Football season is like Christmas Day. We count down the days, waiting, obsessing, until the first game.
Thirteen weeks later, we will have blown through six home games on The Hill, two in The Rock, three car trips that lend themselves to tailgating, and a flight to South Carolina. Like kids tearing through Christmas presents, we will hardly remember enjoying any of them before the countdown begins again.
The social atmosphere that surrounds a great tailgate is an integral part of Southern life. Our children have practically been raised at tailgates, even before they were old enough to go to the games. I would not trade the fun with family and friends from a season of Tusk to Tailgates for a Razorbacks’ national championship.
Well, let’s not get carried away.
Last season we had friends from Australia attend the Auburn game. They toured the campus, visited various tailgates, and spent all afternoon with us. As we started packing to go to the game, they did not want to leave. They were excited to see American football, but they felt there was no way that the actual game could be more fun. They loved the idea that people congregate for hours under a tent, eat off the grill, and drink all types of concoctions in anticipation for a football game.
They were particularly enamored with Sweet Tea flavored vodka mixed with raspberry lemonade.
As with football itself, the Southeastern Conference does tailgating better than everyone else. We have visited all 12 schools that made up the SEC before Missouri and Texas A&M joined, as well as other football factories such as USC and Texas. Each school has its traditions and its own unique flavor. Fayetteville and Little Rock uphold their end of the sport on and off the field.
Over the course of this season we endeavor to share some of our experience and help readers perfect or start their own traditions. Through 12 years of tailgating together, we have tried a lot and seen even more.
We try to stick with what works. Among the constants:
• Book hotels in the smaller SEC towns by January or February at the latest. This is the only way to secure a room in a town the size of Auburn, Ala. We booked so early in College Station, Texas, that the hotels were not even aware they were hosting a game that weekend. This saved us hundreds of dollars.
• Reserve flights to farther destinations such as Columbia, S.C., during the summer months, but well in advance for an opportunity to find cheaper fares.
• Buy basic tailgate supplies throughout the year and on sale whenever possible.
• Equipment upgrades are handled throughout the offseason as well.
• By the weekend before the first game, a complete inventory of supplies has been made with a menu plan. That just leaves buying food and beverages during the week, and then beginning to prepare the food a day or two in advance when possible.
As Tusk to Tail’s planner and organizer, my thoughts are occupied with this week’s first tailgate and the lack of time left to handle all of the necessary preparations. On Monday I try to get a head count on how many to expect.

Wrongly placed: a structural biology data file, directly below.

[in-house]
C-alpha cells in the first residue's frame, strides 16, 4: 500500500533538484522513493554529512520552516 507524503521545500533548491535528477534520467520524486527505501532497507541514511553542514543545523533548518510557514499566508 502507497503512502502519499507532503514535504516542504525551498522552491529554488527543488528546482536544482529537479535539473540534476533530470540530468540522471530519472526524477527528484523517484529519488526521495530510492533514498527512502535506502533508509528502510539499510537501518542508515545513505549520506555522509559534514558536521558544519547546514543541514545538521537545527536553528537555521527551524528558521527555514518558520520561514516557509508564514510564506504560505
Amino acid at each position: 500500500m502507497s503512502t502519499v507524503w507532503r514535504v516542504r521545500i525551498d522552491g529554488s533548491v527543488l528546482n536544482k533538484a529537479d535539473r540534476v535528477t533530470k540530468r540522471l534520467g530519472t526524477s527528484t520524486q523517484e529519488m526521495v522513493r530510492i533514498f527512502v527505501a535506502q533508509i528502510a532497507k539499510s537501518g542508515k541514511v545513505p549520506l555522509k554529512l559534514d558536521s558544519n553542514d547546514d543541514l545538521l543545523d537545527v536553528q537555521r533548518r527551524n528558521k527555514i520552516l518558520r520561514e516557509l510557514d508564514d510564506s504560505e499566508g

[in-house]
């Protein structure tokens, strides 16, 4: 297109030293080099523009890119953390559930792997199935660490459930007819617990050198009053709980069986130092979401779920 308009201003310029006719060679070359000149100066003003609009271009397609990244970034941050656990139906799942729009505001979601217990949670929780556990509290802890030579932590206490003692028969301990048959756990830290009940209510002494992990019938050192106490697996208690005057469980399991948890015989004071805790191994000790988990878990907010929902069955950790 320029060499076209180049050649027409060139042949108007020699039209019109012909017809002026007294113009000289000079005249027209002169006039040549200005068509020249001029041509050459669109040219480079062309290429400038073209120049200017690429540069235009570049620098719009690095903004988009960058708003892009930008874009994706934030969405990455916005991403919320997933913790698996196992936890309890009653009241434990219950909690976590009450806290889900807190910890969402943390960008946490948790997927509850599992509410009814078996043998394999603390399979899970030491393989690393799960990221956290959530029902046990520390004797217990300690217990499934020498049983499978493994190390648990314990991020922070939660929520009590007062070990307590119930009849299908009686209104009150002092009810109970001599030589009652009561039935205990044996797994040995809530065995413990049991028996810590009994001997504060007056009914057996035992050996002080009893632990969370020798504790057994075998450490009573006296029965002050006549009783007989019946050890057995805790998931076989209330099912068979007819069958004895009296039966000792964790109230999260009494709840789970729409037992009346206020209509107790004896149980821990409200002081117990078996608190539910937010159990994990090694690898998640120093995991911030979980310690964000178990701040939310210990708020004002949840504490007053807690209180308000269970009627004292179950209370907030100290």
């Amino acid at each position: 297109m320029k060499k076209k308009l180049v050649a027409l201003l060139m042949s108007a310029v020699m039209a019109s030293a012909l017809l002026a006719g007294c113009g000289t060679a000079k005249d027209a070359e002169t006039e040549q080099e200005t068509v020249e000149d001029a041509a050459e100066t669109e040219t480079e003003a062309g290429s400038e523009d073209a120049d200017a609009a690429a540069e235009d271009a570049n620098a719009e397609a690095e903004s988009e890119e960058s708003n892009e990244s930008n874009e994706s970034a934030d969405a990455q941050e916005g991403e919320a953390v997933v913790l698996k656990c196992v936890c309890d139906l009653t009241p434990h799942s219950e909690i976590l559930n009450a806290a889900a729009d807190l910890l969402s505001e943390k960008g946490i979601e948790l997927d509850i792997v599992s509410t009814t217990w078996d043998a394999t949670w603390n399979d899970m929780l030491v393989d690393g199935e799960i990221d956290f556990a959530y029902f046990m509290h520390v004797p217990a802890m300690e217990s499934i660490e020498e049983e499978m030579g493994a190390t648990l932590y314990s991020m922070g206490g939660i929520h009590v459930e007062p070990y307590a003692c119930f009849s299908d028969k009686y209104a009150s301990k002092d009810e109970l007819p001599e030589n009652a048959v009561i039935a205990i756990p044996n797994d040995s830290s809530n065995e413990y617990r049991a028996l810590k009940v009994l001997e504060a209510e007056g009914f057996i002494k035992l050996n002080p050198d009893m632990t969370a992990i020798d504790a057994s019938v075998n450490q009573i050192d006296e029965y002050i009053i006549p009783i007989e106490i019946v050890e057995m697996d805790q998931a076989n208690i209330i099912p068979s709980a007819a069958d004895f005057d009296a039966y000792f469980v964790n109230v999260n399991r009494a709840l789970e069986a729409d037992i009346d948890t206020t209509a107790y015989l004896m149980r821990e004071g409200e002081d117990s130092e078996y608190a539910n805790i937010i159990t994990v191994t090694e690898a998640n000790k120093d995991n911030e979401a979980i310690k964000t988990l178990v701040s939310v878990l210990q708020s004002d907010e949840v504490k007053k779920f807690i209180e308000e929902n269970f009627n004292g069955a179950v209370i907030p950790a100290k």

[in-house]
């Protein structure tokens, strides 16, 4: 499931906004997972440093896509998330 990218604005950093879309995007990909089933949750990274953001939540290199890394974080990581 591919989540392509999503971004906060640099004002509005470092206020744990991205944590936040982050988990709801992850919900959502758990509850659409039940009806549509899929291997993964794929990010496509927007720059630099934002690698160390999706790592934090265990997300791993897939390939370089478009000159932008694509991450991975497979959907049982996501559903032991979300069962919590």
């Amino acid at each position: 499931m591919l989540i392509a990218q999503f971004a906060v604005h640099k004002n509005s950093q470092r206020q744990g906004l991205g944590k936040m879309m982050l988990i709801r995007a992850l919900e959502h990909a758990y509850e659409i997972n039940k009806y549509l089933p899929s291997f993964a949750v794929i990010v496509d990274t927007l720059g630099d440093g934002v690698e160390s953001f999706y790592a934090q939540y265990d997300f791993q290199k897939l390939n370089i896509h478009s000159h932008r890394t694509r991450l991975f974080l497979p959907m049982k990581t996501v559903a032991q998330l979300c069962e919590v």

Depending on the importance of the game, I will plan on extras. A game like Jacksonville State will not bring an overflow crowd, and it will not be a late arriving crowd. With it being Labor Day weekend, most folks have decided if they are going to the game or to the lake and plan accordingly. For a game like Alabama or LSU, I anticipate maximum capacity and plan for at least 20% overage based on friends-of-friends and unexpected drop-ins.
I try to plan the menu off the mascot of the opponent if possible. Jacksonville State and South Carolina are the Gamecocks, so chicken is the obvious choice. We had catered Greek food last year when we hosted the Trojans of Troy.
For a game when we expect huge crowds, bulk trays of barbecue are brought in to feed the masses. Catered food is more common than you may expect from a group of guys hanging around outside all day. Though most of us are adequate grill masters, nobody wants to spend the entire tailgate flipping meat over a hot grill. We tend to save the grill for quick and easy fixes, such as hot dogs for the kids.
Some other tips for these first few warm weather games:
• Avoid perishable dips and condiments. If you can’t keep them cool, you run the risk of making people sick.
• Serve cookies and brownies rather than cakes and chocolate that can melt. You want things that can be made in large batches and stand up to the heat.
• Offer plenty of non-alcoholic beverages. The kids love sports drinks and juice boxes, while the adults gravitate toward water and tea. Even the beer and mixed drink crowd needs to stay hydrated.
• Keep a separate cooler of ice for beverage making. Use a clean cup as a scoop to avoid hands touching the ice. Label the “clean ice” chest clearly, and keep some hand sanitizer available, just in case.
Keep supplies available that your guests may forget. Sun screen, lip balm, pain reliever, band aids, and stain remover pens have all come in handy at some point.